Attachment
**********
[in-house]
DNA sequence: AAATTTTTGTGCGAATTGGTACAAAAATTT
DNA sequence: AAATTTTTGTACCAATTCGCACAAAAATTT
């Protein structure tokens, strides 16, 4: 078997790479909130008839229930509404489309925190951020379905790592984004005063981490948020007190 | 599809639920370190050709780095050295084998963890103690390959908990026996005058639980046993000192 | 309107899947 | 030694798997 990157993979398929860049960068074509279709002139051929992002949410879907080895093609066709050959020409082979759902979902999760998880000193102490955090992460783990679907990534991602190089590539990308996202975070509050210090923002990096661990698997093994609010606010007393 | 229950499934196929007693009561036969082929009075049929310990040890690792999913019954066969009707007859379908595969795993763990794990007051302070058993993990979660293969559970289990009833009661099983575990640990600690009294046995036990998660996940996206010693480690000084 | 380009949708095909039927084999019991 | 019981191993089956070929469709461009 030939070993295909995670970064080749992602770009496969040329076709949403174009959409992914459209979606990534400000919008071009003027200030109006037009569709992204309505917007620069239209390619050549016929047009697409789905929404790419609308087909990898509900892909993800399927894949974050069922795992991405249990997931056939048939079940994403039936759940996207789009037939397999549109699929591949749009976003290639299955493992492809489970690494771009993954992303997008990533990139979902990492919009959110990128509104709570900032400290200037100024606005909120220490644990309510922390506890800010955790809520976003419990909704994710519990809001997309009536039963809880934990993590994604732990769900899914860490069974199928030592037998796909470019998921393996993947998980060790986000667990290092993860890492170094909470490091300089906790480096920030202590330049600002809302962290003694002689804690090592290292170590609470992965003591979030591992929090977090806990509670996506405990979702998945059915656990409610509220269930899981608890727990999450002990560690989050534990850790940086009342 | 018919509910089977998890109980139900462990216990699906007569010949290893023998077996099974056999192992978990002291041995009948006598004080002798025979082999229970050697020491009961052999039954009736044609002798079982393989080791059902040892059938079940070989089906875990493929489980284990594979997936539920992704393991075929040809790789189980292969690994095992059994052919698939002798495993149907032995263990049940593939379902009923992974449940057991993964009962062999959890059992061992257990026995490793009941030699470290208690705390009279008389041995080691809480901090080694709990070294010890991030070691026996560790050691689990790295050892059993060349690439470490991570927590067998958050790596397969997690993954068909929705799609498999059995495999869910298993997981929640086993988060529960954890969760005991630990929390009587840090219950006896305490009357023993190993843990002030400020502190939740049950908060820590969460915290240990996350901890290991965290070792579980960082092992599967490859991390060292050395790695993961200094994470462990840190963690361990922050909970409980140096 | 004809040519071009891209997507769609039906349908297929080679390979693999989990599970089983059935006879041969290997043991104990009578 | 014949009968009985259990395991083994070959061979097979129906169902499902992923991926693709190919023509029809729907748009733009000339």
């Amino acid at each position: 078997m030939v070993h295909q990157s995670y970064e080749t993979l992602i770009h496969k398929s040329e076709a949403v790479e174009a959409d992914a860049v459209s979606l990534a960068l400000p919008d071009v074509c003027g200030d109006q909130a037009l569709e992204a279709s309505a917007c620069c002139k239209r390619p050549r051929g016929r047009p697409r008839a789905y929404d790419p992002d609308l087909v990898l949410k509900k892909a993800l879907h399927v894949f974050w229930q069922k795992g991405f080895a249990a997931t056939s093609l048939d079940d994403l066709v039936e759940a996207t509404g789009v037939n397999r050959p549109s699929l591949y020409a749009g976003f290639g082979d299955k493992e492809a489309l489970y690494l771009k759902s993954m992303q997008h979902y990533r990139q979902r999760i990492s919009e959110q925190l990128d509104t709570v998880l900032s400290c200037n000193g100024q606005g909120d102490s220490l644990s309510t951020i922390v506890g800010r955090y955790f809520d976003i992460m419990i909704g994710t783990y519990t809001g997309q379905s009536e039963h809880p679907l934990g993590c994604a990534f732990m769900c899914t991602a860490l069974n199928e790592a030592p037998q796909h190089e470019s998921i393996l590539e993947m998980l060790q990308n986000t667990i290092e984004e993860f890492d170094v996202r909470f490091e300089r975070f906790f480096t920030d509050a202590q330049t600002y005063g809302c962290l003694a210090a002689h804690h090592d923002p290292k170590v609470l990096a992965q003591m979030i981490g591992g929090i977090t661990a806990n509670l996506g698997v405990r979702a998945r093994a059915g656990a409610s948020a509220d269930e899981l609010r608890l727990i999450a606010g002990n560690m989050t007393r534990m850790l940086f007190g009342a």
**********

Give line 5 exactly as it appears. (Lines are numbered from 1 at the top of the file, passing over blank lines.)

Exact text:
């Amino acid at each position: 078997m030939v070993h295909q990157s995670y970064e080749t993979l992602i770009h496969k398929s040329e076709a949403v790479e174009a959409d992914a860049v459209s979606l990534a960068l400000p919008d071009v074509c003027g200030d109006q909130a037009l569709e992204a279709s309505a917007c620069c002139k239209r390619p050549r051929g016929r047009p697409r008839a789905y929404d790419p992002d609308l087909v990898l949410k509900k892909a993800l879907h399927v894949f974050w229930q069922k795992g991405f080895a249990a997931t056939s093609l048939d079940d994403l066709v039936e759940a996207t509404g789009v037939n397999r050959p549109s699929l591949y020409a749009g976003f290639g082979d299955k493992e492809a489309l489970y690494l771009k759902s993954m992303q997008h979902y990533r990139q979902r999760i990492s919009e959110q925190l990128d509104t709570v998880l900032s400290c200037n000193g100024q606005g909120d102490s220490l644990s309510t951020i922390v506890g800010r955090y955790f809520d976003i992460m419990i909704g994710t783990y519990t809001g997309q379905s009536e039963h809880p679907l934990g993590c994604a990534f732990m769900c899914t991602a860490l069974n199928e790592a030592p037998q796909h190089e470019s998921i393996l590539e993947m998980l060790q990308n986000t667990i290092e984004e993860f890492d170094v996202r909470f490091e300089r975070f906790f480096t920030d509050a202590q330049t600002y005063g809302c962290l003694a210090a002689h804690h090592d923002p290292k170590v609470l990096a992965q003591m979030i981490g591992g929090i977090t661990a806990n509670l996506g698997v405990r979702a998945r093994a059915g656990a409610s948020a509220d269930e899981l609010r608890l727990i999450a606010g002990n560690m989050t007393r534990m850790l940086f007190g009342a």